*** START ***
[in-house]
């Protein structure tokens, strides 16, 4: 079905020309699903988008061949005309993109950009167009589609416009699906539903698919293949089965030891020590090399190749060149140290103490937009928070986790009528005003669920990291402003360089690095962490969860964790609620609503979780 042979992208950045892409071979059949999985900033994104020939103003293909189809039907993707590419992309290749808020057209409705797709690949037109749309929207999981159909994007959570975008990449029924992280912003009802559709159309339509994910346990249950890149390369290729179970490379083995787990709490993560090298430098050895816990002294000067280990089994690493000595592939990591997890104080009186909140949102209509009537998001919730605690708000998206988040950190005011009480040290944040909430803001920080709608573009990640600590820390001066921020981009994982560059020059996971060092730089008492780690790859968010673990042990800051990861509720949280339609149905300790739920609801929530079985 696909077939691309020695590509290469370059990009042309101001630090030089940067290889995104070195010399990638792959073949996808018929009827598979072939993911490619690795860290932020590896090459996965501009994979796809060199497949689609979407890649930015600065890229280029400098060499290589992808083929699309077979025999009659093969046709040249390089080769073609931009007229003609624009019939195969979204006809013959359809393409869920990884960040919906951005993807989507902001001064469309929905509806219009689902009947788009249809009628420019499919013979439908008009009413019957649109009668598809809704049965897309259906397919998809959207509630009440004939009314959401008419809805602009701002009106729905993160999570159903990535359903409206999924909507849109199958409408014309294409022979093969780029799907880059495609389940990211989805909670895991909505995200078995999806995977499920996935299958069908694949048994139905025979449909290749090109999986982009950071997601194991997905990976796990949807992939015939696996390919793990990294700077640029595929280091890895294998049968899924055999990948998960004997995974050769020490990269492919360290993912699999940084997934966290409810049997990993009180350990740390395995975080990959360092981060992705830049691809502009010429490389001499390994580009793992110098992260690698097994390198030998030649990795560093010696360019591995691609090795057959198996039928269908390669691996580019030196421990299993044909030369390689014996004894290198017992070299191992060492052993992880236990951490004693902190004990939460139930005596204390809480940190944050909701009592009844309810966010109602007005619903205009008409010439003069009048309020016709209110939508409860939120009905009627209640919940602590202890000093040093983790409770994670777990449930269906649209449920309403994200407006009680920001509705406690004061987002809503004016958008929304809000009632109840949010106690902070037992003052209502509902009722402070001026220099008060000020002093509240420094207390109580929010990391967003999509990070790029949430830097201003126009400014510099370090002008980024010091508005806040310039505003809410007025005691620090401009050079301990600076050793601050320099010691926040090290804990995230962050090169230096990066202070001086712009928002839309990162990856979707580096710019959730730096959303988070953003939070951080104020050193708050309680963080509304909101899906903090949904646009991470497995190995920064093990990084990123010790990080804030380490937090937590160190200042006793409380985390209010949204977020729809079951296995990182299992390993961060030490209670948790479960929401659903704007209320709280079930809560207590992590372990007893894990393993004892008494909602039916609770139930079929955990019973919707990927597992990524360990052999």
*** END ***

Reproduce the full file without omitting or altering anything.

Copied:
[in-house]
């Protein structure tokens, strides 16, 4: 079905020309699903988008061949005309993109950009167009589609416009699906539903698919293949089965030891020590090399190749060149140290103490937009928070986790009528005003669920990291402003360089690095962490969860964790609620609503979780 042979992208950045892409071979059949999985900033994104020939103003293909189809039907993707590419992309290749808020057209409705797709690949037109749309929207999981159909994007959570975008990449029924992280912003009802559709159309339509994910346990249950890149390369290729179970490379083995787990709490993560090298430098050895816990002294000067280990089994690493000595592939990591997890104080009186909140949102209509009537998001919730605690708000998206988040950190005011009480040290944040909430803001920080709608573009990640600590820390001066921020981009994982560059020059996971060092730089008492780690790859968010673990042990800051990861509720949280339609149905300790739920609801929530079985 696909077939691309020695590509290469370059990009042309101001630090030089940067290889995104070195010399990638792959073949996808018929009827598979072939993911490619690795860290932020590896090459996965501009994979796809060199497949689609979407890649930015600065890229280029400098060499290589992808083929699309077979025999009659093969046709040249390089080769073609931009007229003609624009019939195969979204006809013959359809393409869920990884960040919906951005993807989507902001001064469309929905509806219009689902009947788009249809009628420019499919013979439908008009009413019957649109009668598809809704049965897309259906397919998809959207509630009440004939009314959401008419809805602009701002009106729905993160999570159903990535359903409206999924909507849109199958409408014309294409022979093969780029799907880059495609389940990211989805909670895991909505995200078995999806995977499920996935299958069908694949048994139905025979449909290749090109999986982009950071997601194991997905990976796990949807992939015939696996390919793990990294700077640029595929280091890895294998049968899924055999990948998960004997995974050769020490990269492919360290993912699999940084997934966290409810049997990993009180350990740390395995975080990959360092981060992705830049691809502009010429490389001499390994580009793992110098992260690698097994390198030998030649990795560093010696360019591995691609090795057959198996039928269908390669691996580019030196421990299993044909030369390689014996004894290198017992070299191992060492052993992880236990951490004693902190004990939460139930005596204390809480940190944050909701009592009844309810966010109602007005619903205009008409010439003069009048309020016709209110939508409860939120009905009627209640919940602590202890000093040093983790409770994670777990449930269906649209449920309403994200407006009680920001509705406690004061987002809503004016958008929304809000009632109840949010106690902070037992003052209502509902009722402070001026220099008060000020002093509240420094207390109580929010990391967003999509990070790029949430830097201003126009400014510099370090002008980024010091508005806040310039505003809410007025005691620090401009050079301990600076050793601050320099010691926040090290804990995230962050090169230096990066202070001086712009928002839309990162990856979707580096710019959730730096959303988070953003939070951080104020050193708050309680963080509304909101899906903090949904646009991470497995190995920064093990990084990123010790990080804030380490937090937590160190200042006793409380985390209010949204977020729809079951296995990182299992390993961060030490209670948790479960929401659903704007209320709280079930809560207590992590372990007893894990393993004892008494909602039916609770139930079929955990019973919707990927597992990524360990052999």